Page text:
During 2023, Burundi continued to face major political and human rights challenges, as in previous periods.
The absence of committed and enlightened leadership within the political class of the ruling CNDD-FDD party would explain this situation, in addition to a clear desire on the part of the current President, Evariste Ndayishimiye, to reinforce himself as the strong man within his political party.
In terms of security, intimidation of opponents and others perceived as such persists, as do abuses and crimes committed by the youth of the ruling party, supported by the authorities in most regions of the country . CNL members have been intimidated, arbitrarily arrested, kidnapped and in some cases murdered.

With regard to public rights and freedoms, the obstruction of the exercise of these rights persists in liberticidal laws such as the law on ASBLs, the law on the press, the law on public demonstrations, etc. in order to allow the authorities to exercise disproportionate control over any dissenting voice. In practical terms, the government in power has cracked down on the media , civil society and political opponents, and infringements of civil liberties were recorded during 2023.
In terms of human rights, Burundi has not made any notable progress in terms of respecting and promoting human rights.
Human rights organisations continue to report cases of crimes and human rights violations, including extrajudicial executions, abductions, torture and arbitrary and illegal detentions. These violations are attributable to State agents and members of the Imbonerakure youth group affiliated to the CNDD-FDD party.

For the most part, these crimes go unpunished because the Burundian justice system, which was supposed to crack down on them, is manipulated by various political and social pressure groups. Access to justice remains problematic for the victims of human rights violations, most of whom, for fear of reprisals, dare not denounce the perpetrators, since the authorities are using a climate of terror to govern in the absence of governance that meets the standards of a democratic state .
Burundi still refuses to cooperate with human rights protection mechanisms (UN & AU), and there is not always the political will to cooperate with the Special Rapporteur on Human Rights.
As far as Burundi’s prisons are concerned, ACAT-Burundi welcomes the speeches of good intent made by various authorities, including those in charge of the Ministry of Justice, to improve prison conditions by reducing overcrowding and releasing prisoners, especially those accused of minor offences .

ACAT-Burundi has learned with satisfaction of the release of detainees held in January and February 2023 in the Mpimba, Ngozi, Ruyigi and Gitega prisons. This release is part of the implementation of the promise made by the Head of State in his message to the nation on the occasion of the 2021 festive season.
These releases respond to the concerns we have already expressed in our reports about the problem of prison overcrowding and its consequences.

It should be noted that there is still a long way to go, as prisons remain severely overcrowded if current occupancy rates are anything to go by. We have also noted that the current releases are excluding a certain category of prisoners, namely those accused of political offences. For these prisoners, the execution of judicial decisions remains problematic when it comes to release.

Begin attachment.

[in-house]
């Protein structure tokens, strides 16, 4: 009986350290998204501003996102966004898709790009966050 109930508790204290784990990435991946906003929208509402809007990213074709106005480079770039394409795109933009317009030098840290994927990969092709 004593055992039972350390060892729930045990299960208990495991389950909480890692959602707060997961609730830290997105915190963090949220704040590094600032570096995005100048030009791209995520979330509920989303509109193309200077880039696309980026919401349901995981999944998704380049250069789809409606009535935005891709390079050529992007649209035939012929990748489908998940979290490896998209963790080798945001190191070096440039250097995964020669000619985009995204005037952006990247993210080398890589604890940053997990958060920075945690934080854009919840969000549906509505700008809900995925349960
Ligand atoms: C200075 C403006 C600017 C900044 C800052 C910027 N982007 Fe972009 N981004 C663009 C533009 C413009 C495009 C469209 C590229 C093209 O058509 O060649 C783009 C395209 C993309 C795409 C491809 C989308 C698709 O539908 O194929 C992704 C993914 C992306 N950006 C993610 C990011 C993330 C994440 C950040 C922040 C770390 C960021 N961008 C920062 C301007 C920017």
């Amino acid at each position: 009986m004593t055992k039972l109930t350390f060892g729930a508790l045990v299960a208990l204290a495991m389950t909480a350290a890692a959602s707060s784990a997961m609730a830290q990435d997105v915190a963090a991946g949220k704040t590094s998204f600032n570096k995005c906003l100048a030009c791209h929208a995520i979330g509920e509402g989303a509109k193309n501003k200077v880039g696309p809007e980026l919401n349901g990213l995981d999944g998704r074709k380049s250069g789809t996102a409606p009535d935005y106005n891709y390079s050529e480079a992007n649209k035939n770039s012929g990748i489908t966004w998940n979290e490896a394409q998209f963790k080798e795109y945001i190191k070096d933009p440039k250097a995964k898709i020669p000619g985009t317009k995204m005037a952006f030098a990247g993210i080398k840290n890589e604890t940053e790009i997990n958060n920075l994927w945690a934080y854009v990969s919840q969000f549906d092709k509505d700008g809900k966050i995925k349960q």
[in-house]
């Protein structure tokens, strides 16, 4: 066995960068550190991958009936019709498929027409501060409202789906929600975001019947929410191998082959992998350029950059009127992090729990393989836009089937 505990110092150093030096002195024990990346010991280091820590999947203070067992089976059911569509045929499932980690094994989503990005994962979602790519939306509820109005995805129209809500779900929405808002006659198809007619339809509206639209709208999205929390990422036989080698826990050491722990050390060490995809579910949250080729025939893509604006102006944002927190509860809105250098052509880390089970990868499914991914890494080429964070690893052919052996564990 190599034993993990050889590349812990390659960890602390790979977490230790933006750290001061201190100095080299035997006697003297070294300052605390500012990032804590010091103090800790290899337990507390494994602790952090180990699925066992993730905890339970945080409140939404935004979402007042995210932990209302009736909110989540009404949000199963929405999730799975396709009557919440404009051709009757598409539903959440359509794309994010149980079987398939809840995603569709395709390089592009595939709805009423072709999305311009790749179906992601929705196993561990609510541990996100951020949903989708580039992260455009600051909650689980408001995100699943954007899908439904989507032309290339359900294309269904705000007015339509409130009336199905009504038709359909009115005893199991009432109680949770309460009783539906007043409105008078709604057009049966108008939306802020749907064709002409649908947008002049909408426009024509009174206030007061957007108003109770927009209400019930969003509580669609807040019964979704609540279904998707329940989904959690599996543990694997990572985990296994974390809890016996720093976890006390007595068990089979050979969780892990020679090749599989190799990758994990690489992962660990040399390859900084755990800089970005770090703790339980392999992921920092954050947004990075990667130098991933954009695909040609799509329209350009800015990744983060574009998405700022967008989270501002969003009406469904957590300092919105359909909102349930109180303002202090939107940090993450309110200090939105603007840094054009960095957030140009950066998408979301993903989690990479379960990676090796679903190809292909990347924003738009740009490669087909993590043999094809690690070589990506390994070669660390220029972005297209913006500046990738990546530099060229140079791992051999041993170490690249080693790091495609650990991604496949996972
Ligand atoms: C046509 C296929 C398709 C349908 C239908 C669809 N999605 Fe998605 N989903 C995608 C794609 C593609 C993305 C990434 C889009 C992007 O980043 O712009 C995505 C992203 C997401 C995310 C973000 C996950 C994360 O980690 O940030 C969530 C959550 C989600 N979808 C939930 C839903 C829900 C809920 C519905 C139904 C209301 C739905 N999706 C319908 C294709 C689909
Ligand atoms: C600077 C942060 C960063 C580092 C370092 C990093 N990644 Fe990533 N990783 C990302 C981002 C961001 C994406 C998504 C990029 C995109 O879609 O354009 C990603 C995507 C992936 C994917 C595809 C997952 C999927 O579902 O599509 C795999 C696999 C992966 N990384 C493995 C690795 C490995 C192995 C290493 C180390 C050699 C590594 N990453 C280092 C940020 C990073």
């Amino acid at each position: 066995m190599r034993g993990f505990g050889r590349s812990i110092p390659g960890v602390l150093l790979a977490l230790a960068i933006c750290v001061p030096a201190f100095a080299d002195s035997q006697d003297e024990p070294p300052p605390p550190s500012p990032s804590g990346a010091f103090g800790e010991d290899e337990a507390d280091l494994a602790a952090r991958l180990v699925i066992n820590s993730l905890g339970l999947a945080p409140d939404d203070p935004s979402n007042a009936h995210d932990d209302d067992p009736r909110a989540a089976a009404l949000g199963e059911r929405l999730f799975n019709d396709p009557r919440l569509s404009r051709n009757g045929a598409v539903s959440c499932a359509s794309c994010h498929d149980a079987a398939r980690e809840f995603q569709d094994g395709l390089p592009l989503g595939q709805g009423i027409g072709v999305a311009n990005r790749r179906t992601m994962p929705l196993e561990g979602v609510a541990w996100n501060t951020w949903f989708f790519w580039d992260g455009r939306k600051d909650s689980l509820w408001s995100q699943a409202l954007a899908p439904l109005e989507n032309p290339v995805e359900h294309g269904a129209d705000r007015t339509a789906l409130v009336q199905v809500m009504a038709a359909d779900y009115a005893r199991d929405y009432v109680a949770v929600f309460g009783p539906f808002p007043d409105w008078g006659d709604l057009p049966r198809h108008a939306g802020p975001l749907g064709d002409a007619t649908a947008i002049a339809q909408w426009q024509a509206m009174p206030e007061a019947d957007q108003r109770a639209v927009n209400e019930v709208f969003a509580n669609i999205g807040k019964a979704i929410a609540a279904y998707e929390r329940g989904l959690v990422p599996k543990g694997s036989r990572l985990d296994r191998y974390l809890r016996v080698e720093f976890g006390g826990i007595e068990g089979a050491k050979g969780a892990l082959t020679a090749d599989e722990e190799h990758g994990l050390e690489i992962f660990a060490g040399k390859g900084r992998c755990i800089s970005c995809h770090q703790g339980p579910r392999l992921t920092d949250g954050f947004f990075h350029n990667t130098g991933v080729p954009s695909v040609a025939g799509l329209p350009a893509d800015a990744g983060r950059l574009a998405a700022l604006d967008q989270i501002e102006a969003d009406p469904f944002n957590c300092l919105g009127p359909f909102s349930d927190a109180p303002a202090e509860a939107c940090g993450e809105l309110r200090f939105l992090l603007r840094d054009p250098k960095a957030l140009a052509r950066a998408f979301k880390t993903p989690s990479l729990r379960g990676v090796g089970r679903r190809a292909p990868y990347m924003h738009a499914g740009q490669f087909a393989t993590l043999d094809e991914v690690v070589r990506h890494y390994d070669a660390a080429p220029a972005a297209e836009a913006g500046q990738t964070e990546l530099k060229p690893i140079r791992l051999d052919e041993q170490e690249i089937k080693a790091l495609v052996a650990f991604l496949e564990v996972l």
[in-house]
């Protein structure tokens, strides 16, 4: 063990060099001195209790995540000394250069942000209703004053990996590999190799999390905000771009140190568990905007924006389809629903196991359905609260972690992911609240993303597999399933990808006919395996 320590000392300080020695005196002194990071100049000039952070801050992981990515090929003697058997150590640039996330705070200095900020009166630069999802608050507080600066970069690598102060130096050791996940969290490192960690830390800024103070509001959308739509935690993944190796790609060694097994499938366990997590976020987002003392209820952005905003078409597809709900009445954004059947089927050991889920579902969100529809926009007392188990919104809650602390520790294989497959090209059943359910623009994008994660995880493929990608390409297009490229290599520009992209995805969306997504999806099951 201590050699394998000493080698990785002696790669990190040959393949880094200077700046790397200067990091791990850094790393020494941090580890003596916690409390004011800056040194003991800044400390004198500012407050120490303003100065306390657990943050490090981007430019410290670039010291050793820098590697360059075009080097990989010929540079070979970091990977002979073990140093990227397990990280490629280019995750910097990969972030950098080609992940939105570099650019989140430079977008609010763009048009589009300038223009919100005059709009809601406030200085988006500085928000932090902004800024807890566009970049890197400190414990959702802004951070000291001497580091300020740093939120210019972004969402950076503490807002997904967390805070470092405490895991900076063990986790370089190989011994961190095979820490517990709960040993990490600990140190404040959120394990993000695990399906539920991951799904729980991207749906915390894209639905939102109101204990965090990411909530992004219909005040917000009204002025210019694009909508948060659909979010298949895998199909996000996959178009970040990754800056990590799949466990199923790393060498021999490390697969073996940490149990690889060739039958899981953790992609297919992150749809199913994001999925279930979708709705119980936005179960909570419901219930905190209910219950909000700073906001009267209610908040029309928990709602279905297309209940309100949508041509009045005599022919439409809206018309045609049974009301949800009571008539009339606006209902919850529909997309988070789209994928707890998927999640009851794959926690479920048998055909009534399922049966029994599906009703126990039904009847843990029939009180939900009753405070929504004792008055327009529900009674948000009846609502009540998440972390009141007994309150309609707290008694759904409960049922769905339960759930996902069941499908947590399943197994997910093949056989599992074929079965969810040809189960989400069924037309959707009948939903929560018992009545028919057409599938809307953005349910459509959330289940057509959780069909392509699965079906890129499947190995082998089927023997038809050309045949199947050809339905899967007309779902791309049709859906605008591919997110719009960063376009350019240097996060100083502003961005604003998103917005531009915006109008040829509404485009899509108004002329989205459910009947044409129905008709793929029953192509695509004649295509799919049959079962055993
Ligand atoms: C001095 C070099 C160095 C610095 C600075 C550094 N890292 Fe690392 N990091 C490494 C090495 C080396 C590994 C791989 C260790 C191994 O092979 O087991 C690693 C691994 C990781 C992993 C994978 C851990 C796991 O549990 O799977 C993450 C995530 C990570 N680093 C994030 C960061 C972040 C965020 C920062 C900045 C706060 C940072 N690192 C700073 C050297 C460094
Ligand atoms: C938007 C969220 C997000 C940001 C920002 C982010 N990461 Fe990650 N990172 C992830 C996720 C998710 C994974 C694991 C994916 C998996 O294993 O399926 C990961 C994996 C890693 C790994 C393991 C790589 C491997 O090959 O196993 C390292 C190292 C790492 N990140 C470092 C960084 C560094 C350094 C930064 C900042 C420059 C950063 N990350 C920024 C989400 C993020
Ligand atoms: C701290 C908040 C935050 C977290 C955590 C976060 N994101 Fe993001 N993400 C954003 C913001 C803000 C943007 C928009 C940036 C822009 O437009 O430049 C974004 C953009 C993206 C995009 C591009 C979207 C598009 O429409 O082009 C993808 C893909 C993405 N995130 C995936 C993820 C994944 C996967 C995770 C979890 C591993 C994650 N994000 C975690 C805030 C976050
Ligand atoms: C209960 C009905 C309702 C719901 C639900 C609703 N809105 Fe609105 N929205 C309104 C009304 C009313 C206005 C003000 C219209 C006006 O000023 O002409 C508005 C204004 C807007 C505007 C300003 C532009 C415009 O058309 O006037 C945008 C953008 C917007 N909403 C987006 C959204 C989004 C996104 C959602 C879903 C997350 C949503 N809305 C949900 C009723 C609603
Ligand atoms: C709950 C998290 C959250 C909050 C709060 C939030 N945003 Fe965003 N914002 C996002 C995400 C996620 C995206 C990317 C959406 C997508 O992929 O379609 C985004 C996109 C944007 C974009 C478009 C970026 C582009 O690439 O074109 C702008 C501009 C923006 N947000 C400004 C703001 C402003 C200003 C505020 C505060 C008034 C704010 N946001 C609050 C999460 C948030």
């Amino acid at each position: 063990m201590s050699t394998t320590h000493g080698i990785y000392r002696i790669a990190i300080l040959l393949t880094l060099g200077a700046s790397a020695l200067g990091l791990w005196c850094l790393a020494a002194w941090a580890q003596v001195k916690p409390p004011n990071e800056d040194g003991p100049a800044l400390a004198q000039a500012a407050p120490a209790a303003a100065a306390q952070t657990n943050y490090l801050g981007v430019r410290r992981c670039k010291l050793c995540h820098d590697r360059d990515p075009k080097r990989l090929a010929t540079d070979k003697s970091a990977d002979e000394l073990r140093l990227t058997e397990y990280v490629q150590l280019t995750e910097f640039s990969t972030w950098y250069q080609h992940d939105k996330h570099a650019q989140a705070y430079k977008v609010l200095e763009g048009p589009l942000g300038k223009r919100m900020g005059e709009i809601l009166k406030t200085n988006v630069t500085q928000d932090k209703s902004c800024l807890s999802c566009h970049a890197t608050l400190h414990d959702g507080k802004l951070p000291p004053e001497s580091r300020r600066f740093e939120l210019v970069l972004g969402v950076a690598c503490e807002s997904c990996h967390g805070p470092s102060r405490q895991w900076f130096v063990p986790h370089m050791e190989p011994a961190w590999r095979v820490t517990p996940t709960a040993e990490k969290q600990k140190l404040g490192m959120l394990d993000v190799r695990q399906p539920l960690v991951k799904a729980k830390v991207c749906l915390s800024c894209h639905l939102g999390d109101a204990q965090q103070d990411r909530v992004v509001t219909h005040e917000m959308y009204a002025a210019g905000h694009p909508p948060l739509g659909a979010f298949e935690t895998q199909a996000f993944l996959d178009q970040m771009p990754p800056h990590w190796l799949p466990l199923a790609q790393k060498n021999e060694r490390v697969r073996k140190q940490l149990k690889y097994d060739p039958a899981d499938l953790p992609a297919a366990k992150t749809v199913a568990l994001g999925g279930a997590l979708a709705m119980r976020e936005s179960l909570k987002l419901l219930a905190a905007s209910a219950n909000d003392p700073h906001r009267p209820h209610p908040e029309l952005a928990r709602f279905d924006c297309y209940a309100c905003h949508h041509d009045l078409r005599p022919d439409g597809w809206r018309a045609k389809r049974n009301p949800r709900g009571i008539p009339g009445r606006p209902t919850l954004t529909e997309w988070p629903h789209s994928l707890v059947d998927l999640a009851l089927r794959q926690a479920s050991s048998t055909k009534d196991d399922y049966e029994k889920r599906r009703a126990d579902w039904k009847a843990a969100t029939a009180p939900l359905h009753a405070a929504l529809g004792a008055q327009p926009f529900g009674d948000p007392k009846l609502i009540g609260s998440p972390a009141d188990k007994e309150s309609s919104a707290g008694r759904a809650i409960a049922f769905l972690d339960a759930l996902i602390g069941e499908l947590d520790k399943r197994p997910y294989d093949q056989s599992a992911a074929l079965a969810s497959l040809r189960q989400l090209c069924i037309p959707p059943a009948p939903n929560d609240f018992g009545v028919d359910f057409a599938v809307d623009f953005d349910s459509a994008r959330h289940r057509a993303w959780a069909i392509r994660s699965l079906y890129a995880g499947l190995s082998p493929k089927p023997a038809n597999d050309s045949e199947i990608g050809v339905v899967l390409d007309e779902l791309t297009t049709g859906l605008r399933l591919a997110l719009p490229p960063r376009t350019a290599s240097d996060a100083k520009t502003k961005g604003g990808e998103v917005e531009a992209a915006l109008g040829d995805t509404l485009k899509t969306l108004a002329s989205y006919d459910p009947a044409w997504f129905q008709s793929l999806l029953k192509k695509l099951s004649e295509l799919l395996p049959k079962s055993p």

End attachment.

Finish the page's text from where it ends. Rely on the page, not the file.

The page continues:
ACAT-Burundi also deplores the fact that these measures are far from being effective due to the persistent practice of resorting to imprisonment, even for minor offences. This situation is exacerbated by dysfunctions within the Ministry of Justice, which slow down investigations with unfortunate consequences, including recurrent prison overcrowding. At the end of the year, 31 December 2023, prison overcrowding remained high, with 1,3693 prisoners .

ACAT-Burundi appreciates that cases of torture and ill-treatment have gradually decreased, although the phenomenon remains. These inhuman and degrading treatments are inflicted on certain political prisoners by their peers who act as representatives of the prisoners grouped together in security committees. These prisoners, who are generally close to the ruling party, mistreat prisoners from known opposition circles, often with the complicity of prison officials.

Prisoners who are members of CNL, MSD, ex-military or police officers of the Burundian Armed Forces, and other prisoners of conscience, can be seen in prisons such as Mpimba, Gitega, Muramvya, Ngozi and Muyinga.

In addition, the judicial files, especially those of the categories of opponents mentioned above, are not progressing normally as a result of interference by the Executive and certain influential members of the party in power, and the corruption that characterises the Burundian judicial system.

Other challenges, such as incompetence, the lack of adequate resources to ensure access to food and healthcare, and the absence of structural reforms such as digitisation and the reorganisation of the courts and tribunals, are causing the Burundian judicial system to malfunction.

Within the prisons, this report is a summary of the monthly reports produced from January to December 2023 and covers the prisons of GITEGA, MURAMVYA, BUJUMBURA, BUBANZA, NGOZI, RUTANA, RUYIGI, MUYINGA and RUMONGE.

It focuses mainly on prison conditions, taking into account the rights guaranteed to persons deprived of their liberty and prison overcrowding; the administration of these prisons and certain emblematic cases demonstrating the irregularities or malfunctions observed in the judicial files of persons deprived of their liberty.

Please find below the full annual report for 2023:
ACAT-Burundi annual report on the human rights situation, 2023 edition

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